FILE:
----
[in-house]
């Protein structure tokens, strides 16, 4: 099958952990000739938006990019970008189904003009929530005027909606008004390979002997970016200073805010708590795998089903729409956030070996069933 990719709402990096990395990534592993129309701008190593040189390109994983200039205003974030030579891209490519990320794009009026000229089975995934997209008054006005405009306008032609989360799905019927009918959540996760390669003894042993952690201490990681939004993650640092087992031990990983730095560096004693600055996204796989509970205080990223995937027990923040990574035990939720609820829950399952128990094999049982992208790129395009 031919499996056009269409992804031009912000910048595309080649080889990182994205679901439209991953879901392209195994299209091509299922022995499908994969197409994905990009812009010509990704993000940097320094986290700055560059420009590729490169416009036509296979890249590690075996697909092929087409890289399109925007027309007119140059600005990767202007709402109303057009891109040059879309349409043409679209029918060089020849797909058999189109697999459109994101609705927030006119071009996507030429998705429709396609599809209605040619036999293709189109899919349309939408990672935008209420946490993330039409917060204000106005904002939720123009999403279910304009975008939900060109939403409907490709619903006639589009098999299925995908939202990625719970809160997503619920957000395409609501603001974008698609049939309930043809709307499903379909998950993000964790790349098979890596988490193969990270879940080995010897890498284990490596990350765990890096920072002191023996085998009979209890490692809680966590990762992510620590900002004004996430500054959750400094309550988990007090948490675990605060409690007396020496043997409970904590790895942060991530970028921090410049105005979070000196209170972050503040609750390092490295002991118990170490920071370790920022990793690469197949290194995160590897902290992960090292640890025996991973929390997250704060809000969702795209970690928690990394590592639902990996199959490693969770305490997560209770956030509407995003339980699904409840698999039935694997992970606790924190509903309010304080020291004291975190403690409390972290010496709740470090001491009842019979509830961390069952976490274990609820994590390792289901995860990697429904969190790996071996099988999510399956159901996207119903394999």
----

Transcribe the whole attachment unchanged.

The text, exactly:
[in-house]
């Protein structure tokens, strides 16, 4: 099958952990000739938006990019970008189904003009929530005027909606008004390979002997970016200073805010708590795998089903729409956030070996069933 990719709402990096990395990534592993129309701008190593040189390109994983200039205003974030030579891209490519990320794009009026000229089975995934997209008054006005405009306008032609989360799905019927009918959540996760390669003894042993952690201490990681939004993650640092087992031990990983730095560096004693600055996204796989509970205080990223995937027990923040990574035990939720609820829950399952128990094999049982992208790129395009 031919499996056009269409992804031009912000910048595309080649080889990182994205679901439209991953879901392209195994299209091509299922022995499908994969197409994905990009812009010509990704993000940097320094986290700055560059420009590729490169416009036509296979890249590690075996697909092929087409890289399109925007027309007119140059600005990767202007709402109303057009891109040059879309349409043409679209029918060089020849797909058999189109697999459109994101609705927030006119071009996507030429998705429709396609599809209605040619036999293709189109899919349309939408990672935008209420946490993330039409917060204000106005904002939720123009999403279910304009975008939900060109939403409907490709619903006639589009098999299925995908939202990625719970809160997503619920957000395409609501603001974008698609049939309930043809709307499903379909998950993000964790790349098979890596988490193969990270879940080995010897890498284990490596990350765990890096920072002191023996085998009979209890490692809680966590990762992510620590900002004004996430500054959750400094309550988990007090948490675990605060409690007396020496043997409970904590790895942060991530970028921090410049105005979070000196209170972050503040609750390092490295002991118990170490920071370790920022990793690469197949290194995160590897902290992960090292640890025996991973929390997250704060809000969702795209970690928690990394590592639902990996199959490693969770305490997560209770956030509407995003339980699904409840698999039935694997992970606790924190509903309010304080020291004291975190403690409390972290010496709740470090001491009842019979509830961390069952976490274990609820994590390792289901995860990697429904969190790996071996099988999510399956159901996207119903394999």